Ray McCormack, Publisher and Editor
This past Saturday, Apple® released its newest product: the IPad®. This latest, very impressive invention is sleek, amazing, and another push towards our technological future. It was developed to compete with other “readers” on the market, and recently opened to the awaiting crowds everywhere. After waiting to examine this new portable technology and playing with it for a few minutes, you can’t help but be impressed with the “tricks” it performs.
Like anything else in our society, a new product or service’s faults inevitably needs to be highlighted by someone, or many. While toying with a very large flat screen monitor, I read a blog that was critical of the IPad®: “It won’t do this,” “and be careful of that;” apparently some among us can’t ‘contribute’ comments or anecdotes unless they come from negative decorum. No machine does everything, and no machine does everything well; just like the fire service.
Here was this amazing machine that does things that not only make you shake your head in disbelief, but ponder how we ever got along without all this “stuff”. Criticizing this machine because it may be missing a feature you thought should be there, or because it misses a beat on certain applications, is really reaching when you take in the whole picture, or I should say image.
The fire service has many ‘distracters’ that like to examine our collective ‘features’ with a very critical eye. We can definitely take it, but that’s not the point. You can do everything seemingly right, and some will still find fault(s) with your effort.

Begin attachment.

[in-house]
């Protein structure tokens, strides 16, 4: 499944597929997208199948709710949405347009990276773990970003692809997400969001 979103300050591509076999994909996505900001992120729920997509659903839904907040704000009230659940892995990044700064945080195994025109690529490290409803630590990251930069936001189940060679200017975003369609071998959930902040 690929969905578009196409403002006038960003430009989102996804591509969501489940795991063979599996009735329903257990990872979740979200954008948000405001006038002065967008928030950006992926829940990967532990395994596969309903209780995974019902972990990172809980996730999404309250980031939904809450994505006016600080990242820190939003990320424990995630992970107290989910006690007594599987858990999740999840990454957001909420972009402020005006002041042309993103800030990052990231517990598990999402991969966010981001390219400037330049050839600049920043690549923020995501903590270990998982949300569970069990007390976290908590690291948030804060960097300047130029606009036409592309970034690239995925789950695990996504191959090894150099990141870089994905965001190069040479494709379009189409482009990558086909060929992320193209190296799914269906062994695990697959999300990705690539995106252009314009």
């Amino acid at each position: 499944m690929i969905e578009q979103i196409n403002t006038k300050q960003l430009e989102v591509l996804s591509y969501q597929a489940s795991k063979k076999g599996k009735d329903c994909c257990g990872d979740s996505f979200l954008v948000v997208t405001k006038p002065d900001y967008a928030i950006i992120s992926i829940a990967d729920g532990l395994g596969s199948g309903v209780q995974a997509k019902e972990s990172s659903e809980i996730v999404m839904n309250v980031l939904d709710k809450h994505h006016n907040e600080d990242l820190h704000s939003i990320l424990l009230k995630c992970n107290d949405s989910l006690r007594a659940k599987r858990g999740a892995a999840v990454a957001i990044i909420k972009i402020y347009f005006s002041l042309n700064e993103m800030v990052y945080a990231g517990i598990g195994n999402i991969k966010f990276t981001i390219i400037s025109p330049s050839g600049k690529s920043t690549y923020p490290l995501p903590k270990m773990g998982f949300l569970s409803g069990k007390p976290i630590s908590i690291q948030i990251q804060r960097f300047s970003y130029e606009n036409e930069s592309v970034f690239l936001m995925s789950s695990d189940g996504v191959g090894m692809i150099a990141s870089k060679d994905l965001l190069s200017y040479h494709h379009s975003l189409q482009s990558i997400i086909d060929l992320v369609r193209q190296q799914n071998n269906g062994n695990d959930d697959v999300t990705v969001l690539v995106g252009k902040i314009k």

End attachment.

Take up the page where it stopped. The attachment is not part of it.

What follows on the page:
Why is there not only a rush to criticize, but a coupling of “new sage” advice added in for good measure? Part of the reason is due in part to the available technology that allows you to read this wherever you are. Instantaneous information, along with instantaneous criticism, makes for good cyber fire reporting, or does it? Many solutions don’t hold water, but provide the needed ‘apps’ for those that demand something new.
There should always be good technique incorporated into fire extinguishment and tactical operations. Okay, you put the fire out, but did you take care of the little things that could come back and haunt or disable your effort, or result in a catastrophic outcome?
This new ‘reader’ took care of the little things ,and came out beyond cool. We need to step back and make a detailed examination of our product and service, and not be so quick to highlight our alleged shortfalls along with prescribing unproven remedies for fire service ills. What the fire service needs perhaps is an IPill.